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Plant of the Month for March, 2013
The flowers look just like a crocus but only show up in the fall which explains its common name of autumn crocus. It is actually a Colchicum, a plant that is unrelated to the true crocus.
Colchicum autumnale planted under an Hydrangea; photo by Robert Pavlis
The pictures are taken from plants that have been handed down without a name. They are probably one of the named varieties and not the true species.
Colchicum autumnale grows leaves in the spring, which then die down in early summer. The plant remains dormant underground until fall at which time leafless flowers appear. Each flower lasts only a few days, but a large corm can have up to 6 flowers which open over seveal weeks. Hybrids are available in a number of shades of pink, mauve and white. It is a refreshing flower to see at a time of year when most other plants are going dormant and brown.
Colchicum autumnale showing spring leaves; photo by Robert Pavlis
Colchicum grow from corms (swollen stem). Although the plants are relatively expensive to buy, they quickly expand by forming new corms underground. After the leaves die down in mid-summer they can be dug up and divided every few years to increase the number of plants.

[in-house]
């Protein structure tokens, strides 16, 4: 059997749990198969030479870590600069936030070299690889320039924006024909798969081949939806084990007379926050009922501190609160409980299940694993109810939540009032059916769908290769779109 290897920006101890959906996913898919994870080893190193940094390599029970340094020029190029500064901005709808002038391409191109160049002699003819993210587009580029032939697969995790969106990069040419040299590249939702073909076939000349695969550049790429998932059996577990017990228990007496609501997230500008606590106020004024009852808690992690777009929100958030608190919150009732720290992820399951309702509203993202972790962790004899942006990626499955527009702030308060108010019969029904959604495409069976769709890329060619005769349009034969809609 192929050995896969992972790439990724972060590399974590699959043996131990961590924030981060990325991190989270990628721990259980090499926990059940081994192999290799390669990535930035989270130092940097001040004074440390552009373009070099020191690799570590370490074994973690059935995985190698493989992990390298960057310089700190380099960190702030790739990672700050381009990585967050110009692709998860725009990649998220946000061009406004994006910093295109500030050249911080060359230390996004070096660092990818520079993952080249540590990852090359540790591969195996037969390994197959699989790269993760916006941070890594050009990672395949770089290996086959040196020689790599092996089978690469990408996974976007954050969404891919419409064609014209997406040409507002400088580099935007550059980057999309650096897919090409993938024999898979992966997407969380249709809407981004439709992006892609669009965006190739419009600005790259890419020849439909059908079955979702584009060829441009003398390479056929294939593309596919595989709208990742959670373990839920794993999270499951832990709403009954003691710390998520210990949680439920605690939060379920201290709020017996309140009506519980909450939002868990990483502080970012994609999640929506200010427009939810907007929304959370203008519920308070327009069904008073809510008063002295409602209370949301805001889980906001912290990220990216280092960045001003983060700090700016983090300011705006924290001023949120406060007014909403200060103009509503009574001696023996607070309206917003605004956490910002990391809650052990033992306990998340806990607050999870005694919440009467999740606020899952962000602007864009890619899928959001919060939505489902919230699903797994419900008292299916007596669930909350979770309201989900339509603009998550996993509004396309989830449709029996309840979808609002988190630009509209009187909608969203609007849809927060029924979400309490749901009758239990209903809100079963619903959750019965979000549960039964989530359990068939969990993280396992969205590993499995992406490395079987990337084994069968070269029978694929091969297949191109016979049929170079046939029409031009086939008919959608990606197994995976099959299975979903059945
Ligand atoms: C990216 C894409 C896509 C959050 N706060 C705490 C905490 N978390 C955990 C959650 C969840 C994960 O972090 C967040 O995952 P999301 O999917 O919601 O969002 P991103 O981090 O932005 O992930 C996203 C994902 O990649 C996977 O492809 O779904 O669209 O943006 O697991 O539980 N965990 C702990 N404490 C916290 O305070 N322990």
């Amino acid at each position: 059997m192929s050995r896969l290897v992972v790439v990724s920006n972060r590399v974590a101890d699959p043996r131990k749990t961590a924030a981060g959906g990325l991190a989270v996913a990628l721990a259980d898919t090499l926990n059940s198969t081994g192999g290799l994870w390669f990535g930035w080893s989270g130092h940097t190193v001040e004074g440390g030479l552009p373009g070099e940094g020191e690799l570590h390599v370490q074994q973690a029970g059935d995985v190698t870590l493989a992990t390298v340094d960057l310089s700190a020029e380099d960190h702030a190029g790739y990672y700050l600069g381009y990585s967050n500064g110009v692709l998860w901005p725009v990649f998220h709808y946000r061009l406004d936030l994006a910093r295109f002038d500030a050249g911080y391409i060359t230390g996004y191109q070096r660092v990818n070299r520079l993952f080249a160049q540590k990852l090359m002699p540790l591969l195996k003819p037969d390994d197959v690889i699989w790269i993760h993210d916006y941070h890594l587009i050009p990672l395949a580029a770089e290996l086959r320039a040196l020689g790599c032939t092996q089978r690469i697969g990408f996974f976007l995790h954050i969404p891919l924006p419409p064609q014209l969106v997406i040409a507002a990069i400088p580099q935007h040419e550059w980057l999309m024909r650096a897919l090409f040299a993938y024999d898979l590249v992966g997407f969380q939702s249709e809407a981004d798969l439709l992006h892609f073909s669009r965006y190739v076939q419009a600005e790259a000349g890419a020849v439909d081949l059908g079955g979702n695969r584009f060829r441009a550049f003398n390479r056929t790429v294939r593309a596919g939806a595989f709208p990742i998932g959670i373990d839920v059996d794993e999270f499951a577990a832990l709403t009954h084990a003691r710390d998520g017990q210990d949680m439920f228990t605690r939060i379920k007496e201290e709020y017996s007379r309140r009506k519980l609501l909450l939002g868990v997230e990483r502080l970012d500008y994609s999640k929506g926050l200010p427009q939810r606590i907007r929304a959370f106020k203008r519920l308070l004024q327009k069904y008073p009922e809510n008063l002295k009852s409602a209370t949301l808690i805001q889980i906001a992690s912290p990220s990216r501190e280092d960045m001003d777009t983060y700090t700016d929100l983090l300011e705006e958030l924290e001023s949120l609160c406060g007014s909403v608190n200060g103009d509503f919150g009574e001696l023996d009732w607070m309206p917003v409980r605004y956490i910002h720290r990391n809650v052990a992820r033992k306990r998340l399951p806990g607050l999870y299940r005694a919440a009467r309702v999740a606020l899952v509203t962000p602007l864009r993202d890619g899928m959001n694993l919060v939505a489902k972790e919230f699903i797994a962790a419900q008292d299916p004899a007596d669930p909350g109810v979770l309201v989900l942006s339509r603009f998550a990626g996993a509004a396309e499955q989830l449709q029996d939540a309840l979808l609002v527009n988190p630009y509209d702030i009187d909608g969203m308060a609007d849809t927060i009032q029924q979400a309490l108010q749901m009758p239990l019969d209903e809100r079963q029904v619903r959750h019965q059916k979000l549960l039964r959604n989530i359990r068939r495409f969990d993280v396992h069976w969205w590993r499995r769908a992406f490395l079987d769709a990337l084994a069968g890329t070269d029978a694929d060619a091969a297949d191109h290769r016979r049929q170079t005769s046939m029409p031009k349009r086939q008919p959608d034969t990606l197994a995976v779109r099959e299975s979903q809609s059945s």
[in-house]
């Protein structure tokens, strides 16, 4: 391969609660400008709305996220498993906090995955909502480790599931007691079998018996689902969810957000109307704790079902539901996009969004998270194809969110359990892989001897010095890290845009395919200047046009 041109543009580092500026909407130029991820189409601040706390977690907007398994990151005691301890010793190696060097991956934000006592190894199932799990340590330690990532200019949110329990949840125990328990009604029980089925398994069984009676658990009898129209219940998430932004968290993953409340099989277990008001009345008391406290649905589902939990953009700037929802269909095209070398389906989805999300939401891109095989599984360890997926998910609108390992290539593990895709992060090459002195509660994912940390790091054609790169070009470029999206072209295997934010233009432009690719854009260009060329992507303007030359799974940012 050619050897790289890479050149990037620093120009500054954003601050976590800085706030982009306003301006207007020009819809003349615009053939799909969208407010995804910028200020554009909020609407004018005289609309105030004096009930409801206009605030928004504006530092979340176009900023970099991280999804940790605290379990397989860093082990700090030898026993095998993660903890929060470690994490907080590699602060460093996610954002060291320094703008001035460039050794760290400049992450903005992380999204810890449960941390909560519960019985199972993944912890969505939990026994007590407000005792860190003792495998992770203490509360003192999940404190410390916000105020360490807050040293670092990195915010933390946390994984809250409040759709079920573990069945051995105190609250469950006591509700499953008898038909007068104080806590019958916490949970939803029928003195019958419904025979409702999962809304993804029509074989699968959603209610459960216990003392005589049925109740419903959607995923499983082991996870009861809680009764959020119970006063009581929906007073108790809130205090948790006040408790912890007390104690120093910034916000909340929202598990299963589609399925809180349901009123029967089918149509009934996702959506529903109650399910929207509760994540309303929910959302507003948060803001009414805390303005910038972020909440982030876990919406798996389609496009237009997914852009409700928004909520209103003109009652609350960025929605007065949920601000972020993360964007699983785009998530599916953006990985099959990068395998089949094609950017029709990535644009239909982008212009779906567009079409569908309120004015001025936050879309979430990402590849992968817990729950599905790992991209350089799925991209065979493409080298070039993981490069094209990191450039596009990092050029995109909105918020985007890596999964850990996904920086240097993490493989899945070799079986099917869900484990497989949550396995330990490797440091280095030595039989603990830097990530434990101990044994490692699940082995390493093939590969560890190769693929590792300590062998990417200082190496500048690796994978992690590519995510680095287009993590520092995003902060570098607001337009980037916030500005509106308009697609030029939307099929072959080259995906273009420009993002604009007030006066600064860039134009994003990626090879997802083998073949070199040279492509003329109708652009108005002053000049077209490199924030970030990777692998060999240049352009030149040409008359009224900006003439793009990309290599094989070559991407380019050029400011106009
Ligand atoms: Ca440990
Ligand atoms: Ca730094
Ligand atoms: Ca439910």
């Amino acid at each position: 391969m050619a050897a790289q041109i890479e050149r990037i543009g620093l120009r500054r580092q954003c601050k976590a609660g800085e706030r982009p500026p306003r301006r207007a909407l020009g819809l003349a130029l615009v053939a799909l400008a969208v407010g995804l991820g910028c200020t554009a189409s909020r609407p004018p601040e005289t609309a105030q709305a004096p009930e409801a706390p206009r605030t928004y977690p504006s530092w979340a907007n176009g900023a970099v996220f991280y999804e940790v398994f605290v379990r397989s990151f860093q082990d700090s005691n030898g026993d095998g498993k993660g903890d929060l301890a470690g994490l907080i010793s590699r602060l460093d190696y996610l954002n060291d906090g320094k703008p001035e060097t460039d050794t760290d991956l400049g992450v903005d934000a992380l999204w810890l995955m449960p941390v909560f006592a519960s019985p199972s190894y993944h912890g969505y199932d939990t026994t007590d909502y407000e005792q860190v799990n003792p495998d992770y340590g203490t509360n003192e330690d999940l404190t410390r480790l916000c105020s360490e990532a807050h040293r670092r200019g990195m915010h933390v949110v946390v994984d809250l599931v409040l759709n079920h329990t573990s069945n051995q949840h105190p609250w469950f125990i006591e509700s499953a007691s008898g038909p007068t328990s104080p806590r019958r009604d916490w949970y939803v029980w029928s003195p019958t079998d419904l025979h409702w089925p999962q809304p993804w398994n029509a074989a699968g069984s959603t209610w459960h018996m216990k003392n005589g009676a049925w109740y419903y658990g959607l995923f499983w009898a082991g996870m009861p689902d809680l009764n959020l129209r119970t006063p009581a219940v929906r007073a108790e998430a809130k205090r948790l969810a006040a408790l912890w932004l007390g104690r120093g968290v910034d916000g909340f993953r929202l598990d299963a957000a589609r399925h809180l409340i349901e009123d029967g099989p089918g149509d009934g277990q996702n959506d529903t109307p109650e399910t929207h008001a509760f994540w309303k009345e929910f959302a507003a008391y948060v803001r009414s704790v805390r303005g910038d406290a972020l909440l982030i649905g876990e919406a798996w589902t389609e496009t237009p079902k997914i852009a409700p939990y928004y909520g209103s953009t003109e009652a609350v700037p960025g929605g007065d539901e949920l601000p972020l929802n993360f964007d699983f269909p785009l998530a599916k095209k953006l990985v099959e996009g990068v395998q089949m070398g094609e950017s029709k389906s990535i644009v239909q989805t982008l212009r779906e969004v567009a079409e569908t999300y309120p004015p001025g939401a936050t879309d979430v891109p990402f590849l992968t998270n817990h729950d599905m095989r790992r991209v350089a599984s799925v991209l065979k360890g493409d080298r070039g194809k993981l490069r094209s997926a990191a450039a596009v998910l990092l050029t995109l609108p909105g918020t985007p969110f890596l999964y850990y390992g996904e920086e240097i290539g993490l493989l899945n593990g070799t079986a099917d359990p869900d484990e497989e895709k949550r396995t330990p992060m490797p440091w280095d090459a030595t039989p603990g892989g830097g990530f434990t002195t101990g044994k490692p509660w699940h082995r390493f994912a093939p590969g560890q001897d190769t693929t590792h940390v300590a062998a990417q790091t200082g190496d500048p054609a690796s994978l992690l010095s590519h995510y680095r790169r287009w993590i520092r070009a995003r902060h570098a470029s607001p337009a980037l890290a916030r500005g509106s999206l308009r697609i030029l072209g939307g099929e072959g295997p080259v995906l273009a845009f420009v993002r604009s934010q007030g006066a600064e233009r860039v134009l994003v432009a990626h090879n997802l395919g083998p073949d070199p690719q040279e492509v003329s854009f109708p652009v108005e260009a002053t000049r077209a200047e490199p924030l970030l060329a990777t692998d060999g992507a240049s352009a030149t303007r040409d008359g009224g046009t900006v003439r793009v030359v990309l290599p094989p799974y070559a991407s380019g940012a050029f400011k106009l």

All parts of the plant are poisonous which may explain why neither squirrels nor deer bother this plant.
Colchicum autumnale; photo by Robert Pavlis
Crocus and Colchicum have very similar flowers except that Colchicum tend to be much larger. Crocus have 3 stamens and their leaves are narrow and grass-like and may have a white line down the center of the leaf. Colchicum have 6 stamens and the leaves are wide, a solid green and look more like leaf lettuce. Flowering time is not a sure way to distinguish between Crocus and Colchicum since both genus have spring and fall flowering species.
Selecting a good spot in the garden can be a bit tricky. They don’t fit into the rock garden very well because of their large leaves. The flowers are short and bloom in the fall, so you don’t want to site them beside plants that will grow taller and hide the flowers. I find that near the drip line of shrubs is a good location. They would also do well beside summer flowering perennials that are cut back in early fall.
Life Cycle: cormous perennial
Height: flower are 20 cm (8 in), leaves are 30 cm (12 in)
Bloom Time: fall
Natural Range: Western and Central Europe
Habitat: meadows and woodland clearings
Light: full sun, can take some shade
Soil: loam or sandy soil, that is dry in winter
Water: average moisture in spring and fall, dry in summer and winter
USDA Hardiness Zone: 4 - 9
Propagation: seed, division of corm offshoots
Seedex availability (ORG&HPS annual Seed Exchange): rarely (although other Colchicum species are normally available)
may take 2 years to germinate